Opinion: Public safety should be first priority in setting bail

·3 min read
Shawn Green in an undated photo.
Shawn Green in an undated photo.

On July 18, 2020, Justin DuBose allegedly broke into Shawn Green’s home, shot him in the head and left him to die. DuBose fled to Las Vegas with a fake ID, credit cards in other people’s names and $2,000 in cash. After being arrested in Vegas, DuBose was returned to Cincinnati, where he was charged with two counts of murder and one count of aggravated robbery. The trial court set bail at $1.5 million ($750,000 for each set of charges) based on the seriousness of the charges, the danger DuBose presented to the community, and the testimony of Shawn Green’s grandmother, who told the court, "My daughter’s scared to death if he gets out."

Unfortunately, the Ohio Supreme Court ruled last week in a 4-3 decision that DuBose’s bail must be reduced by over 66% because, and I quote from the majority decision: "Public safety is not a consideration with respect to the financial conditions of bail."

In plain terms, the Ohio Supreme Court decided that an alleged murderer’s pocketbook was more important to them than the safety of Green’s family and the people of Hamilton County. Even worse, the Supreme Court’s ruling is precedent that all courts in Ohio are now bound to follow. That’s right, the Ohio Supreme Court has now forbidden Ohio trial judges from even considering public safety when setting the amount of bail.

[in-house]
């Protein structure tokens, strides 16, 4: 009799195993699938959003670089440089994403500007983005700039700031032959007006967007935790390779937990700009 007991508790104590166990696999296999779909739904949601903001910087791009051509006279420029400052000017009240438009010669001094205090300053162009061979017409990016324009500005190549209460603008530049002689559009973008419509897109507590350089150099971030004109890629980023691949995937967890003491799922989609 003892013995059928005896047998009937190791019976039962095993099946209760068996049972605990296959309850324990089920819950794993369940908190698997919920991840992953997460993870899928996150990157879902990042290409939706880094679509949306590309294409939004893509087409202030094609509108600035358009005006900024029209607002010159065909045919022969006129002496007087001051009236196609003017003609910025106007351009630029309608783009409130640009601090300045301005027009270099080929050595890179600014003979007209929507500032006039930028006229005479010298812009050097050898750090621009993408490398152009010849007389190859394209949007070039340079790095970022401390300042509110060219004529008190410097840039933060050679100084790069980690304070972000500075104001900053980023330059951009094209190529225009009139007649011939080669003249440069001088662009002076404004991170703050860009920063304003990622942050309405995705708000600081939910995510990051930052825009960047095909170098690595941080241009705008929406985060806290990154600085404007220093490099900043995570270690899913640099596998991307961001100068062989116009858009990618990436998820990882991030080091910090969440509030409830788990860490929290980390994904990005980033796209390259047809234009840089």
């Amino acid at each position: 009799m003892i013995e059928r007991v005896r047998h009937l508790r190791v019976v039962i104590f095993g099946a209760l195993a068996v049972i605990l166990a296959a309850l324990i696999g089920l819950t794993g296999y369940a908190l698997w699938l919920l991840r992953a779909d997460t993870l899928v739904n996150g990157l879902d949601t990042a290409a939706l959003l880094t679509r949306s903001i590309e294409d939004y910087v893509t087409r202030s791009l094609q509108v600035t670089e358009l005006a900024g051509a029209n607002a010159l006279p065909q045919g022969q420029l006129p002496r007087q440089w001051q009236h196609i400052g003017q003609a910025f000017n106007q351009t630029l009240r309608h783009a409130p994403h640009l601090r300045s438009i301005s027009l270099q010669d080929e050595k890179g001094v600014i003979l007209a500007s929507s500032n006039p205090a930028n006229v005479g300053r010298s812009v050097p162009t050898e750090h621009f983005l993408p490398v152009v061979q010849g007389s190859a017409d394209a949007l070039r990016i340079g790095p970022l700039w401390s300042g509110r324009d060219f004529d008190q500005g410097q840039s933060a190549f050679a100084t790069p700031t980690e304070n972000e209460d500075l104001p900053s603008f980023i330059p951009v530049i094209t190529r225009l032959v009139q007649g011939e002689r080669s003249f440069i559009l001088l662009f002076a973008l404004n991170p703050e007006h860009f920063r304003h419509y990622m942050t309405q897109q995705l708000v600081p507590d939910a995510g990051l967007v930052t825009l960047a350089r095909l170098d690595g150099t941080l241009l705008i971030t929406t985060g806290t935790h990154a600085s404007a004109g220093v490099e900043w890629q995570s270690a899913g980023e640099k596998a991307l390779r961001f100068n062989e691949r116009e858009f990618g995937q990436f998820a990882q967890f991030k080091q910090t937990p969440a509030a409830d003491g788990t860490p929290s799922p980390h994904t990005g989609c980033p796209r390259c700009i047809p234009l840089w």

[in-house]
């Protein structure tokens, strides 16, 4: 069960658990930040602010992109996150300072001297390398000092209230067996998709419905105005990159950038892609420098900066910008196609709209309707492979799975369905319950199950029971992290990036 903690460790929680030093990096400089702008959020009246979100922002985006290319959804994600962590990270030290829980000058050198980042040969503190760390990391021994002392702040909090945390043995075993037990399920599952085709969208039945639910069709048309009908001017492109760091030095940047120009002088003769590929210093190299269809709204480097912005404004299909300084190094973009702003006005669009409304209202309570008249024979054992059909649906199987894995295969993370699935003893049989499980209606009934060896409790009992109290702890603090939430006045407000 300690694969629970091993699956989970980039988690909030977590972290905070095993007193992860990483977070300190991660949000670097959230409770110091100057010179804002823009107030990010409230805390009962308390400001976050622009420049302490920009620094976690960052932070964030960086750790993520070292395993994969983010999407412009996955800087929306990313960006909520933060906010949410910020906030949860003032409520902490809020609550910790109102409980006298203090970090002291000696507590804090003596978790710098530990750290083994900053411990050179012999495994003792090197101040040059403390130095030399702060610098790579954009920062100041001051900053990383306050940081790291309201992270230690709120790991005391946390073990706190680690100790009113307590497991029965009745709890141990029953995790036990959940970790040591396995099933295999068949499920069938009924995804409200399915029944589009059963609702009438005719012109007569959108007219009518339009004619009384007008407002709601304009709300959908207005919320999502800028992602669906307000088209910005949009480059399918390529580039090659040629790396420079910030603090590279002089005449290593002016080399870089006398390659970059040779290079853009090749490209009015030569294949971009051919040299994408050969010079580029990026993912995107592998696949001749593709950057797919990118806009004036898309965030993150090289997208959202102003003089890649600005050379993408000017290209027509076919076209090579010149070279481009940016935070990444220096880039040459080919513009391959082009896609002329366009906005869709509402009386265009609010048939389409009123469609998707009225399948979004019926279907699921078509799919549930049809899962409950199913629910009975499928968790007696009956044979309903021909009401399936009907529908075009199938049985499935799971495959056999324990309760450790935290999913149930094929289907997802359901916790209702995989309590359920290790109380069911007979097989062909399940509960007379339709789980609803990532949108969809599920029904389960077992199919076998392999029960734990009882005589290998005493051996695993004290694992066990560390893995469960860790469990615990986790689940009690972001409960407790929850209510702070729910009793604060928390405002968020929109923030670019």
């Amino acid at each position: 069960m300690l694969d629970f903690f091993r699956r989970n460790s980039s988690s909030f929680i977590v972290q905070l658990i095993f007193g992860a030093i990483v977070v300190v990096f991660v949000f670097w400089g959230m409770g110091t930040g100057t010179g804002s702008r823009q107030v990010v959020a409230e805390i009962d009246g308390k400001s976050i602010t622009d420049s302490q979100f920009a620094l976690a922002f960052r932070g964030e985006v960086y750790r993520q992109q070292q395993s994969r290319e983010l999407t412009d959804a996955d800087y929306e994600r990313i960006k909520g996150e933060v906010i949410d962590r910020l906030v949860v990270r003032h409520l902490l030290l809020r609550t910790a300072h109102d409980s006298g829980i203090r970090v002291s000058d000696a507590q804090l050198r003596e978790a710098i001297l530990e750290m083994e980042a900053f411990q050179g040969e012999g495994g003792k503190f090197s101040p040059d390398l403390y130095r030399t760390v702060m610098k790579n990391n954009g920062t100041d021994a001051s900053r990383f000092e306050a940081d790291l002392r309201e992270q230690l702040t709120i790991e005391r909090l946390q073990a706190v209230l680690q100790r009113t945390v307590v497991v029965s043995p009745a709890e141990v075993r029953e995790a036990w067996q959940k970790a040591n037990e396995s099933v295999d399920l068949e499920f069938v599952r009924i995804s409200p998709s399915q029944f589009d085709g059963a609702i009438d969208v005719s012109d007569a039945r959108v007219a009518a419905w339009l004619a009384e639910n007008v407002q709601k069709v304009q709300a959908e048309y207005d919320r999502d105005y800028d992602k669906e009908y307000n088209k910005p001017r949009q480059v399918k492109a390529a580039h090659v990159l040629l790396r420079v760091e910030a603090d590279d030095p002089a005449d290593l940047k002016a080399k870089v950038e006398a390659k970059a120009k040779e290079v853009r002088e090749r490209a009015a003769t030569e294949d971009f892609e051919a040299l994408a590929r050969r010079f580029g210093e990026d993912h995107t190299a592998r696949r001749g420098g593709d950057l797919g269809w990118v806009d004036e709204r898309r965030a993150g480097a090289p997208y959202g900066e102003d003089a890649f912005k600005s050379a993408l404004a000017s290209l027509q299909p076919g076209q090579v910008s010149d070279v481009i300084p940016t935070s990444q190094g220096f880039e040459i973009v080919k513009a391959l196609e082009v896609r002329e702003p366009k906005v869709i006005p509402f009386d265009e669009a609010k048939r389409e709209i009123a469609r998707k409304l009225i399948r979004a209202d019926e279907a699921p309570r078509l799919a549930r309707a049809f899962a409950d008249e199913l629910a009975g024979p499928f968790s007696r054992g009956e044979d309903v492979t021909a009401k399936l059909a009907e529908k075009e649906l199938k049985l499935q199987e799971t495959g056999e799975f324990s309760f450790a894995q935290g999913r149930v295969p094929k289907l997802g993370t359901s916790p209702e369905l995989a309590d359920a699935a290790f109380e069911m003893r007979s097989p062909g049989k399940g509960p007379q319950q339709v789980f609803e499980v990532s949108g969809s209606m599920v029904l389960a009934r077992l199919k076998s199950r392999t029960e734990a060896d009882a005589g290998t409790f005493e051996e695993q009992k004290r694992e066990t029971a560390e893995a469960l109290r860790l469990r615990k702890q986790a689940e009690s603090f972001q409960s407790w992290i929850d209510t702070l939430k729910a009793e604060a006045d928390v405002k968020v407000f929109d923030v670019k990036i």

This decision is simply a disaster for the safety and security of the people of Hamilton County.

The Supreme Court of Ohio building in downtown Columbus.
The Supreme Court of Ohio building in downtown Columbus.

Here in Cincinnati, the past two years have seen some of the highest homicide rates on record, while Columbus also experiences record violence. Criminals in our state are running roughshod over law-abiding citizens and are putting Ohioans at risk. Soft-on-crime judges and prosecutors in our cities are allowing dangerous people like DuBose to walk our streets without even considering the impact their decisions have on victims, their families and our citizens.

Law enforcement can only do so much to keep people safe. Police officers rely on the judicial system to help us enforce the law and create an environment where people can live their lives knowing that there are public servants ready to protect them. When judges engage in "catch-and-release" with violent criminals, they put our officers and the people at-large at risk.

Although the majority’s decision is incredibly disappointing, we can at least be thankful that Justices Pat DeWine, Patrick Fischer and Sharon Kennedy dissented in this case. Justice DeWine’s dissent begins appropriately: "Make no mistake: what the majority does today will make Ohio communities less safe."

He could not be more correct. Justices DeWine, Kennedy and Fischer recognized the real dangers of allowing appellate courts to play Monday-morning quarterback on decisions that have real-world consequences for victims and regular people. I’m glad that at least some of our judges have their priorities straight.

Justin DuBose, like all Americans, deserves the presumption of innocence and deserves his day in court. But until that day, the safety of our community should be the first priority in deciding his bail, not whether or not he can afford it.

Cincinnati police Sgt. Daniel Hils is president of the Fraternal Order of Police, Queen City Lodge #69..

This article originally appeared on Cincinnati Enquirer: Opinion: Public safety should be first priority in setting bail

Our goal is to create a safe and engaging place for users to connect over interests and passions. In order to improve our community experience, we are temporarily suspending article commenting